The reason why I want to recite the Navarana mantra is becuase I simpley want to worship Her, and form a deeper connection with Maa. I have listened to this mantra on youtube and there is somethinhg really powerfull and hypnotic about it. I recite the Durga gayatri, the 32 names of Maa Durga (because I enjoy reciting them) and the siddha kunjika stotram (because I like the profound meaning of this stotram) when I pray to Maa Durga. I was thinking of doing the Navarana mantra regularly (I don't have initiation) and was wondering if anyone has any expereince with this mantra.

19 August 2011, 11:09 AM
Namaste BlueLotus,

Although I too love Maa Durga with all my heart, I cannot say I am an expert in the knowledge of practice with Her mantras; that is to say I haven't practised any of them regularly as part of japa discipline. I came across this Navarna mantra before early on in my exploration of Sanatana Dharma, and it was presented almost the same way, except with the inclusion of the salutatory namaḥ to give obeisance to the Divine Mother as Chamunda.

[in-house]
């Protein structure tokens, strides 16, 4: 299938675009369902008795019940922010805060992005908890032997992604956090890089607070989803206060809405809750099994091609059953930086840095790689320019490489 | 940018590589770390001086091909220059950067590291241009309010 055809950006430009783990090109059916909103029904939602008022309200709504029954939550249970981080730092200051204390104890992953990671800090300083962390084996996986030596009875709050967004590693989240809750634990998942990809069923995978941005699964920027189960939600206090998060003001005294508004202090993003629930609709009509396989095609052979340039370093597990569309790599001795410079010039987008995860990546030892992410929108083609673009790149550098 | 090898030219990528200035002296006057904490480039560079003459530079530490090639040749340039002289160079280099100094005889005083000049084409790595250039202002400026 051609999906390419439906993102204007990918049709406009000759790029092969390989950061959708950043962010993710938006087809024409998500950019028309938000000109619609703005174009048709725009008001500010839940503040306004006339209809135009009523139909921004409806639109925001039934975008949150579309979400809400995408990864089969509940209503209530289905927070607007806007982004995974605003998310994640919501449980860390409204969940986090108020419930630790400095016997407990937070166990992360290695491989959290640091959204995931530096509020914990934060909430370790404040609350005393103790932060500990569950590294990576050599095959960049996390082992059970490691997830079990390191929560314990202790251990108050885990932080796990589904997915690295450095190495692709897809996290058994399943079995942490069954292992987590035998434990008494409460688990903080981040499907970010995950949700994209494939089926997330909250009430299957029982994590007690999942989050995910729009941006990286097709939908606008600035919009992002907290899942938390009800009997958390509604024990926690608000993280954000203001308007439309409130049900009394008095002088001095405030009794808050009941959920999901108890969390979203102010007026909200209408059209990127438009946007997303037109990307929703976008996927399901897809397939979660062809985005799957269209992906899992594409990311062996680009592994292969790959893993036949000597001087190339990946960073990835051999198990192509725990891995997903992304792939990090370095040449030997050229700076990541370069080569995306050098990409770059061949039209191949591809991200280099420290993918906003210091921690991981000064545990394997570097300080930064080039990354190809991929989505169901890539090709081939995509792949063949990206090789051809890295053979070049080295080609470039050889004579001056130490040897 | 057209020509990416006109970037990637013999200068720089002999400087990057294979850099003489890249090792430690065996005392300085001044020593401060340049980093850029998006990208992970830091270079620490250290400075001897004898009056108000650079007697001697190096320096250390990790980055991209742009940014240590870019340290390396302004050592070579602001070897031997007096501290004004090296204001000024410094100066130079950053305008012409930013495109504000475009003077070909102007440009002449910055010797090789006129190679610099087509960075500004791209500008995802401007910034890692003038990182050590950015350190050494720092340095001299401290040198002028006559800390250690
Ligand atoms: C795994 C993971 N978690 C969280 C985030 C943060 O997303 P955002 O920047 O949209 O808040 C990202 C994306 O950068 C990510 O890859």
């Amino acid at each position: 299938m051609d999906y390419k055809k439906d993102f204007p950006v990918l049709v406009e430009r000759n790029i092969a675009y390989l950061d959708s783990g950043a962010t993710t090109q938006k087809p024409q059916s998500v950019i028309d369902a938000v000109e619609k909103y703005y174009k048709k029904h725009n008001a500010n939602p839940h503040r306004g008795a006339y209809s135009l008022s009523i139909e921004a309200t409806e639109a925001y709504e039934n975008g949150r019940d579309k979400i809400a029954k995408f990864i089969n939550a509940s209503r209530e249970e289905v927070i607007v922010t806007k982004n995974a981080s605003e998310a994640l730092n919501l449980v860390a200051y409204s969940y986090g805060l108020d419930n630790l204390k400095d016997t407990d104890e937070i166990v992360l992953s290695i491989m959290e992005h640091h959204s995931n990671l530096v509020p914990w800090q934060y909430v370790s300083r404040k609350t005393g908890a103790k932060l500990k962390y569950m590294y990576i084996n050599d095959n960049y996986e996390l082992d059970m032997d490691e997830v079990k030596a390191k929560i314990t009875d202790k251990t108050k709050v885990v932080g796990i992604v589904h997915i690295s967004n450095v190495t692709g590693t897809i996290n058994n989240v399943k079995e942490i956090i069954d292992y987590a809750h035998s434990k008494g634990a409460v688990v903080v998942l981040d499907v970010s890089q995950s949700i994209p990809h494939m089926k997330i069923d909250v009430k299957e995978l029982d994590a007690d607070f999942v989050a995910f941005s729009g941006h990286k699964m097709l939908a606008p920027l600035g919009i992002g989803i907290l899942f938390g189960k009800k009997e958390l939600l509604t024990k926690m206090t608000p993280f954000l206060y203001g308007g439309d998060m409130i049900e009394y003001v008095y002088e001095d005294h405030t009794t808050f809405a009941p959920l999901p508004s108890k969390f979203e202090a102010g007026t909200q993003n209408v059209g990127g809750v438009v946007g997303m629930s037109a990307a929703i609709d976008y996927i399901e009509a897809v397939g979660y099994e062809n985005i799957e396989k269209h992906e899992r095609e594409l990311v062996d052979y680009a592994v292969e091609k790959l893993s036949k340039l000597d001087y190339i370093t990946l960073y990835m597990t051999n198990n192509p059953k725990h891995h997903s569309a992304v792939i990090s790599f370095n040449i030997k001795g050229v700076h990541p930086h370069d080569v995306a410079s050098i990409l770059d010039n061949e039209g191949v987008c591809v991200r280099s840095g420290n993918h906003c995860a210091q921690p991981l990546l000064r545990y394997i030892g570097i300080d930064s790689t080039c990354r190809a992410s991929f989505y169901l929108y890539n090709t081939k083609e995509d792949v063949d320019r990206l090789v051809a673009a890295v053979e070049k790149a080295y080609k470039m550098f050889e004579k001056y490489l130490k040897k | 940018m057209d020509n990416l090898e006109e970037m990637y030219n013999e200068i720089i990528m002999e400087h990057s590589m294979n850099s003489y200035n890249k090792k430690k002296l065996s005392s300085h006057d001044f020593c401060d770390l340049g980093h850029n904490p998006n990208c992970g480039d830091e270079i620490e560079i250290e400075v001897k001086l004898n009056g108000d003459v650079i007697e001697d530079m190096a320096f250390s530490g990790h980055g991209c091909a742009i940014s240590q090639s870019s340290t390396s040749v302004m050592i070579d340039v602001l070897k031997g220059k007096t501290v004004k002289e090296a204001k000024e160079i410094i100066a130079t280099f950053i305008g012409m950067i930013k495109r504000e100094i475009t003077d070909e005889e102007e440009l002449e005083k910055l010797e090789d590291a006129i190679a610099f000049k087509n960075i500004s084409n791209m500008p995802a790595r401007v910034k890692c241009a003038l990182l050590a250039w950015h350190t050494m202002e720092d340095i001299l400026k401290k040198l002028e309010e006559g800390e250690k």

This mantra is actually found in the Devi Mahatmyam, the final segment of the Markandeya Purana. In it it describes the birth of Mother Chamunda as the shakti of Mother Durga as She faced the demonic forces. Specifically, Maa Chamunda emerged from Devi's brow to slay the demons Chanda and Munda, general demons of great power. In celebration of Her victory over these asuric forces, She was named Chamunda.

The mantra can be broken down into various beej (root) syllables used to invoke the Divine Mother, as well as the name of Goddess Chamunda Herself:

Om - Pranava; the Beginning and End of everything
Aim - beej syllable of Goddess Saraswati, Source of Sound and Speech
Hrim - beej syllable of Goddess Maheshwari, Lord Shiva's consort, closely associated with the anahata chakra